UFC President Dana White is constantly pushing the idea that MMA is a legitimate sport that should be held up alongside boxing and martial arts – but it turns out that at the last couple of UFC events, there was absolutely no drug testing done on any of the fighters.

Why not? Good question. In Nevada, where the UFC is based, the state commission is in charge of drug testing, and it’s the same in several other states. However, UFC 69 took place in Texas, where drug testing for such events is the job of the sanctioning organizations – meaning in this case that it was left up to the UFC themselves, as there’s no larger “sanctioning body.”

A Texas Department of Licensing and Regulation spokesman told the Houston Chronicle that they “have the authority to order drug testing, but did not for that event. Our rules didn’t anticipate a structure like this.”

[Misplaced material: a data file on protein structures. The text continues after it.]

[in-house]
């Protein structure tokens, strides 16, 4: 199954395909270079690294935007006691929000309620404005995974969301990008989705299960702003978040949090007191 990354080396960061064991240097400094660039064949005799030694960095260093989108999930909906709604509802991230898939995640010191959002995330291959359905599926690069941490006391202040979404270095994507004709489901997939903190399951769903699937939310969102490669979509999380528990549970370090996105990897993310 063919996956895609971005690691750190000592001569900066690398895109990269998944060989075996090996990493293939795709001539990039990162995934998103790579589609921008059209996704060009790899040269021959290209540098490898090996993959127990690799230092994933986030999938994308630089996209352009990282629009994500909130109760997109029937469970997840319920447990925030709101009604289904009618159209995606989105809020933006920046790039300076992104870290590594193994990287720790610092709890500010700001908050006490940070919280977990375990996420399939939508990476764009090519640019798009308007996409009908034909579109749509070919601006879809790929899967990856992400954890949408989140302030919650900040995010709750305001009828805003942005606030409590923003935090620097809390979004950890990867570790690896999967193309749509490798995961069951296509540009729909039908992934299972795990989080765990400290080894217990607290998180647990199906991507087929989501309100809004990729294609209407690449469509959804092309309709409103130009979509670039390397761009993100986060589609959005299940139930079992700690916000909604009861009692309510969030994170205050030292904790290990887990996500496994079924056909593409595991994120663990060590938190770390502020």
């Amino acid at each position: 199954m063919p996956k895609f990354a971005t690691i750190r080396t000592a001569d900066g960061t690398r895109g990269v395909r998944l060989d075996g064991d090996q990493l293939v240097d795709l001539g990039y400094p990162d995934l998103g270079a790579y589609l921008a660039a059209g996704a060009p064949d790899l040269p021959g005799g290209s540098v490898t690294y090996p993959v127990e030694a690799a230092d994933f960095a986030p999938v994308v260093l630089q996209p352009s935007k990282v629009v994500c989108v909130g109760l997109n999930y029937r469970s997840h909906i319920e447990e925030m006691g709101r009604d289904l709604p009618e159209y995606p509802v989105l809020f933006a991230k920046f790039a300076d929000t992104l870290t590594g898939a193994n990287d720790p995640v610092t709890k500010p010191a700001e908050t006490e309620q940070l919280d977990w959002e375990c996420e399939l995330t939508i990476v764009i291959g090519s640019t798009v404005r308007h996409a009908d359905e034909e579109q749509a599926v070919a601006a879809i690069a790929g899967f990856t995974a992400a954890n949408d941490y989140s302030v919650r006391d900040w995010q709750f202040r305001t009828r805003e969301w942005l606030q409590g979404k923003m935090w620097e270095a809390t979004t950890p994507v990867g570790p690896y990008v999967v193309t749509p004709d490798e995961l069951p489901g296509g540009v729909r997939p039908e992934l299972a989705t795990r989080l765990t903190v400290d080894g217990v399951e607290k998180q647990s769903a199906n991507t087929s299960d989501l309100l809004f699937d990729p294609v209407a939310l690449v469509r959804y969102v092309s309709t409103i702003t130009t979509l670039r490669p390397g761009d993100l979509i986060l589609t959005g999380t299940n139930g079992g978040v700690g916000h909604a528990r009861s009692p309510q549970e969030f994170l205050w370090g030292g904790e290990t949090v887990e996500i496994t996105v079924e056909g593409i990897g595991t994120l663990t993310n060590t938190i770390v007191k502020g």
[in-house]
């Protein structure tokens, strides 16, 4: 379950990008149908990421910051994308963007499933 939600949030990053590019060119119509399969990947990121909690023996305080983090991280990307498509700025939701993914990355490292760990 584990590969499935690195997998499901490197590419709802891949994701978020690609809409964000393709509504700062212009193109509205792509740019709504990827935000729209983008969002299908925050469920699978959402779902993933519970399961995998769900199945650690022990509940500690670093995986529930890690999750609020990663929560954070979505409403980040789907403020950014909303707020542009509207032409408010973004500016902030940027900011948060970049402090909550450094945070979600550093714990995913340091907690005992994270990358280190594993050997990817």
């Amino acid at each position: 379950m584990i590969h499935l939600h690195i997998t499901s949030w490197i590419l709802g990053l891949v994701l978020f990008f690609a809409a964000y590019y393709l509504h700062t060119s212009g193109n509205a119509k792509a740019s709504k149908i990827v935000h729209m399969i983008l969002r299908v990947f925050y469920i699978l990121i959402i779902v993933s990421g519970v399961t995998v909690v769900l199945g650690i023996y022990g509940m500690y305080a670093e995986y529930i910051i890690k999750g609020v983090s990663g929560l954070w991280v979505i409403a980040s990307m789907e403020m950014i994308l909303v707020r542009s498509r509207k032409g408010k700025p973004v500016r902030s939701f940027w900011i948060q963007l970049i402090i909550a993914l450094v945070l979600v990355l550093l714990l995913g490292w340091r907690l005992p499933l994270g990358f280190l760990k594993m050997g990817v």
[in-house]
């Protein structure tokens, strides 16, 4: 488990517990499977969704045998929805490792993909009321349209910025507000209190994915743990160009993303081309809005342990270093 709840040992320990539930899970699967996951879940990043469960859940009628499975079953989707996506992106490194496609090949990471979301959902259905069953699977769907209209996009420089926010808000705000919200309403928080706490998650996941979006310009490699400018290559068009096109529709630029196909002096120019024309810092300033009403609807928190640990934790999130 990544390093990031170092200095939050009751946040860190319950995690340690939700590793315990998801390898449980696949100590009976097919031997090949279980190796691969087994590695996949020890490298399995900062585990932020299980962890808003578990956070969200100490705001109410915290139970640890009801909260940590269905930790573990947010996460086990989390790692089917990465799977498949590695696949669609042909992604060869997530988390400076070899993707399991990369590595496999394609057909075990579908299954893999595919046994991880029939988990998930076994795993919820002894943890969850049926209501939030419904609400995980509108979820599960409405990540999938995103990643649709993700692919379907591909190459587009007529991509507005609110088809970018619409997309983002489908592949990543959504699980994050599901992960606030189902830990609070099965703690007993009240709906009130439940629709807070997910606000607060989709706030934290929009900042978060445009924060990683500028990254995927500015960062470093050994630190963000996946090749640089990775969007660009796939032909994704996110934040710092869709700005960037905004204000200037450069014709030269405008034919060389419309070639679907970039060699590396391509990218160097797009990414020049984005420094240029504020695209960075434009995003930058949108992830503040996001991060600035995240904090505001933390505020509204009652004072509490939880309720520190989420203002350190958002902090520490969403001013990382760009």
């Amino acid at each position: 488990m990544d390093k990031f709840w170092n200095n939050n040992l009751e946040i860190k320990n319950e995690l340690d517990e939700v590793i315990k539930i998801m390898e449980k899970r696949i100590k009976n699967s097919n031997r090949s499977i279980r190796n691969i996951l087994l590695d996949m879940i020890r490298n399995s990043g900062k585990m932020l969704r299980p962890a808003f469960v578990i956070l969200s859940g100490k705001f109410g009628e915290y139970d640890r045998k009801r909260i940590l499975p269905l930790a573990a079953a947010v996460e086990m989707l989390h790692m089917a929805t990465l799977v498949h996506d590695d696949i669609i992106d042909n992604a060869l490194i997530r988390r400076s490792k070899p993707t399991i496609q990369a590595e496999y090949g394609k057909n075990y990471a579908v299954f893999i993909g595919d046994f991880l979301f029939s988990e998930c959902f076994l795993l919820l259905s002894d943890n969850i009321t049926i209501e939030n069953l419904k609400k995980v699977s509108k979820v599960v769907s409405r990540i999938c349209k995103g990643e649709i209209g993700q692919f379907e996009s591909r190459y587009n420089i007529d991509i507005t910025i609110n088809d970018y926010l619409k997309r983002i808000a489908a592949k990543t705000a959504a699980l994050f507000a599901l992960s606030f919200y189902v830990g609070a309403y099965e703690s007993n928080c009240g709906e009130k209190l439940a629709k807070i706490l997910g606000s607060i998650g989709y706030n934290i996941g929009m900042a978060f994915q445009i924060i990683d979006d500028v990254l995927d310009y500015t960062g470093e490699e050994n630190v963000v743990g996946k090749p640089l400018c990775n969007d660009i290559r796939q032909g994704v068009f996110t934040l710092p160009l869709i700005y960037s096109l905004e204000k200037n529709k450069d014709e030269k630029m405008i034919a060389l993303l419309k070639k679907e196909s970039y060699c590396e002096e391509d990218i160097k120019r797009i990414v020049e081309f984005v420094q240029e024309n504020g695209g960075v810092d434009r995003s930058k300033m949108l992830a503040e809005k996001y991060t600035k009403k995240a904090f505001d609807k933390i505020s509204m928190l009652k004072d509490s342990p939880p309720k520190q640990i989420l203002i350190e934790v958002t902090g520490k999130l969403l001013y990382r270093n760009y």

UFC‘s Vice President of Regulatory Affairs Marc Ratner told the Chronicle that he thought the main event was going to be tested. “I think maybe there was some confusion. Maybe they felt we were the sanctioning body and promoter all in one. When we went in there, we went strictly as the promoter. We can’t be judge and jury. We would have no authority to discipline the fighters.”

And at UFC 70 in England, there was also no drug testing done, though this time for slightly different reasons. While they’d agreed beforehand that they would be overseeing the drug testing this time, the UFC failed to carry it out. “They had no commission there. There was no drug testing there. We were ordering tests, but found we had no legal means to do it,” said the UFC’s Ratner.

Ten years ago mixed martial arts was nearly banned, and was only saved by the UFC’s agreeing to conduct drug testing, among other things. If the UFC hopes to take MMA fighting mainstream, they’d better come up with a way to handle this sort of situation.

-Mel, BuddyTV Staff Columnist
Sources: AOL Sports, Houston Chronicle
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Staff Columnist, BuddyTV